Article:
It is becoming increasingly popular these days for literature such as novels and comic books to be adapted to the stage. Having a strong starting point in a popular property or bestselling novel is sometimes viewed as a head start in a blockbuster production. This isn’t always true, obviously, and has in some cases (such as the Spider-Man: Turn off the Dark musical) led to bloated production costs and disastrous previews. Every adaptation has its risks, and the process is as unique as it is popular.

Adapting Dialogue

Since stage plays are often completely reliant upon dialogue, the source material adapts much easier when dialogue-heavy. If there are long gaps of exposition, description or vast sets, it can create a great deal of difficulty in adaptation. Other times, dialogue that reads great on the page does not deliver well when spoken.

There is an art to writing dialogue in fiction. Ultimately, the writer wants dialogue that reads like people speak without being authentic. For example, in actual speech people tend to pepper their words with interjections such as “um,” “like” and similar. In writing, this looks terrible.

On the other hand, the words that read well on the page are often very formal when spoken. There is a famous quote from Harrison Ford about the filming of Star Wars wherein he told writer/director George Lucas that “you can write this stuff, but you can’t say it!” The playwright has a delicate balancing act in this area.

Sets and Visuals

You can do things in a comic book or on a novel that you simply cannot pull off on the stage. Vast vistas with broad, open skies, complicated and crowded sets and spectacular special effects may work great on the page and may even play well on the screen, but on stage trying to pull these things off tends to damage the audience’s suspension of disbelief.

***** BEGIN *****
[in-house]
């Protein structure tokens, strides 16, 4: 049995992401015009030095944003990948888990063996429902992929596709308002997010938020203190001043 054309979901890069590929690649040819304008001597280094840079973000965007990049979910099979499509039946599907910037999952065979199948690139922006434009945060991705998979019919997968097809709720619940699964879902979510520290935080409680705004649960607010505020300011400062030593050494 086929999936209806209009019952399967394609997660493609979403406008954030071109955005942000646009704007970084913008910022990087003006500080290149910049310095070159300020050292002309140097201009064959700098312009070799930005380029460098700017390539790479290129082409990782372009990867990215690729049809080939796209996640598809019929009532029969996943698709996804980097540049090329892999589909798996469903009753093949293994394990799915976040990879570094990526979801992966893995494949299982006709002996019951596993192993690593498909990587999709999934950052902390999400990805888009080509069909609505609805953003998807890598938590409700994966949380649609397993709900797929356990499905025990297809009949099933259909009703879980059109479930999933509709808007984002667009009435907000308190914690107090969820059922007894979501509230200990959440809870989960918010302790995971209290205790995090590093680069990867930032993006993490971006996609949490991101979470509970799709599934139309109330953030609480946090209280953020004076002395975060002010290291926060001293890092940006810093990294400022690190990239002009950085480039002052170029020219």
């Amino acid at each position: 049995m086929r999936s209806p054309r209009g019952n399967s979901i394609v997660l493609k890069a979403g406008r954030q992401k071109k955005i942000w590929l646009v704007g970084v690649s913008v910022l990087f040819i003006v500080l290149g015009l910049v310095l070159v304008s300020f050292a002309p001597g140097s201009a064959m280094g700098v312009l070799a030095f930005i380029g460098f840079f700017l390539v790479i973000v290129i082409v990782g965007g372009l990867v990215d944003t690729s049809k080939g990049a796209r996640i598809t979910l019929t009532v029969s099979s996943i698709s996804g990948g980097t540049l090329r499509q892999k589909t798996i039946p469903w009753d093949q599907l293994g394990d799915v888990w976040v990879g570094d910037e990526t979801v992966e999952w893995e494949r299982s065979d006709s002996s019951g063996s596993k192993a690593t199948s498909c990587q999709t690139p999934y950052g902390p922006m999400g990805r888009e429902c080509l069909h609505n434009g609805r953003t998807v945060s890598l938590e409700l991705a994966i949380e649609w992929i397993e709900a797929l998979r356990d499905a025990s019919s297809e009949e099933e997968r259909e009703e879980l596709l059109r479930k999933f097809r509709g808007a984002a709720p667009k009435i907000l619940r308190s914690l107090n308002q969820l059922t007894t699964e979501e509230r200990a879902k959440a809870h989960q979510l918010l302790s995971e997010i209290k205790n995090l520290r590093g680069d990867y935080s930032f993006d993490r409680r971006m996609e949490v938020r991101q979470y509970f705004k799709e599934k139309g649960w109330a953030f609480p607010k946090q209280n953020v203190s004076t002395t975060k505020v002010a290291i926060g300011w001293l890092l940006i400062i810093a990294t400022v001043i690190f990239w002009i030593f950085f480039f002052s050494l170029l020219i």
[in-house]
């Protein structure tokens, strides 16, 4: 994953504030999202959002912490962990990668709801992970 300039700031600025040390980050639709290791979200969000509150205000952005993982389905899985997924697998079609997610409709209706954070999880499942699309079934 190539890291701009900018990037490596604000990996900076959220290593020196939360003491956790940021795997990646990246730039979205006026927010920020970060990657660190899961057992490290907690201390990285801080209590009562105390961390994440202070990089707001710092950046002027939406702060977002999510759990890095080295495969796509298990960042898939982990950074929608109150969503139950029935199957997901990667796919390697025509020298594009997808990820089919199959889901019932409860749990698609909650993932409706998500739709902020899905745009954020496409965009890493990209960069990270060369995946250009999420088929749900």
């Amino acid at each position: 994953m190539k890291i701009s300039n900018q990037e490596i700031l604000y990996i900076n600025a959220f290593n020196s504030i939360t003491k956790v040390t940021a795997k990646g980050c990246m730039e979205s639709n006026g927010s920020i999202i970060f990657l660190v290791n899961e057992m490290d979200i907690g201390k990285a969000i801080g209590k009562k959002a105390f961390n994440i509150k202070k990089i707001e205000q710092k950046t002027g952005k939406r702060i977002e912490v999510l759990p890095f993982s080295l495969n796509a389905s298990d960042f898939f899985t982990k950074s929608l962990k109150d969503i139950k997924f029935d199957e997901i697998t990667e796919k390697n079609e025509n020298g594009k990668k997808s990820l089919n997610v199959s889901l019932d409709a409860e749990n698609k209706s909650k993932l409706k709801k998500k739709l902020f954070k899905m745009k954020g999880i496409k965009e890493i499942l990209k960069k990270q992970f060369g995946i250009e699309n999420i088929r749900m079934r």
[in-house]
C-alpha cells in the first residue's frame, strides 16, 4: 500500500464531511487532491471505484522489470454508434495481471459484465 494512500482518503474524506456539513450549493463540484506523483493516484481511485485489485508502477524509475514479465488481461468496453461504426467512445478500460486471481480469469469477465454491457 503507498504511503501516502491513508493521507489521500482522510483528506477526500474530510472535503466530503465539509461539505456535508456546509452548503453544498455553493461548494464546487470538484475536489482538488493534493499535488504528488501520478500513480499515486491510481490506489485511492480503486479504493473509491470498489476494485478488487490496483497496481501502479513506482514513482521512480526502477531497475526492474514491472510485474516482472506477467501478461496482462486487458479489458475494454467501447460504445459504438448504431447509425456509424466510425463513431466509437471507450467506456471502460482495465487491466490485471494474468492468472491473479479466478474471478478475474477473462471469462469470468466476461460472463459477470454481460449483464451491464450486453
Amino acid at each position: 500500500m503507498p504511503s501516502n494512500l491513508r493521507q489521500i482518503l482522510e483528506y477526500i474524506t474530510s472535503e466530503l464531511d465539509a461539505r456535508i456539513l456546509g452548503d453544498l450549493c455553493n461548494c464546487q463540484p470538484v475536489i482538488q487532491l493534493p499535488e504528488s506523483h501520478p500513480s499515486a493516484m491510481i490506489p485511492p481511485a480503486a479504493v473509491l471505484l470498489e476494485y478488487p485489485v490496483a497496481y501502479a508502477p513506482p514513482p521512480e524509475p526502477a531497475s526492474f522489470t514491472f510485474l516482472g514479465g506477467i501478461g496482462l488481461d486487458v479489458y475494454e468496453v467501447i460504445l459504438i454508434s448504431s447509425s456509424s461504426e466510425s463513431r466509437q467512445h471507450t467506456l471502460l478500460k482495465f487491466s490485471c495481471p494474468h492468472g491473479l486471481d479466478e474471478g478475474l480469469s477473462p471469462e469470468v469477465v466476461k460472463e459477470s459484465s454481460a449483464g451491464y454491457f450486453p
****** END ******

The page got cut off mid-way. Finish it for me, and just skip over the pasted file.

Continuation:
A playwright has to work with economy of scenes in their adaptations. A scene in the book which may have a complicated, cluttered background must be “cleaned up” and simplified to work on stage.

Bang for the Buck

This is not to say that grand effects and a lot of impressive sets cannot be part of a stage adaptation. Adaptations of works such as “A Christmas Carol,” Phantom of the Opera, and Les Miserables may be the most well-known page-to-stage adaptations there are, and these are known for their set presentations.

Consider, however, the way even these have simplified the presentations in the book. In Les Miserables, the 1832 June Rebellion in Paris is pared down to a single barricade and brief, dimly-lit suggestions of catacombs. Phantom of the Opera, one of the most opulent productions ever put on stage, even still pales in comparison to the grandeur depicted in the novel.

While adaptations of literature on stage are wildly popular and will continue to be so, an appreciation of the playwright’s work in producing these pieces has to be appreciated. If you will be in Norcross and would like to see the craftsmanship a high quality theatre company can deliver, check out our 2016 season schedule and plan a visit today!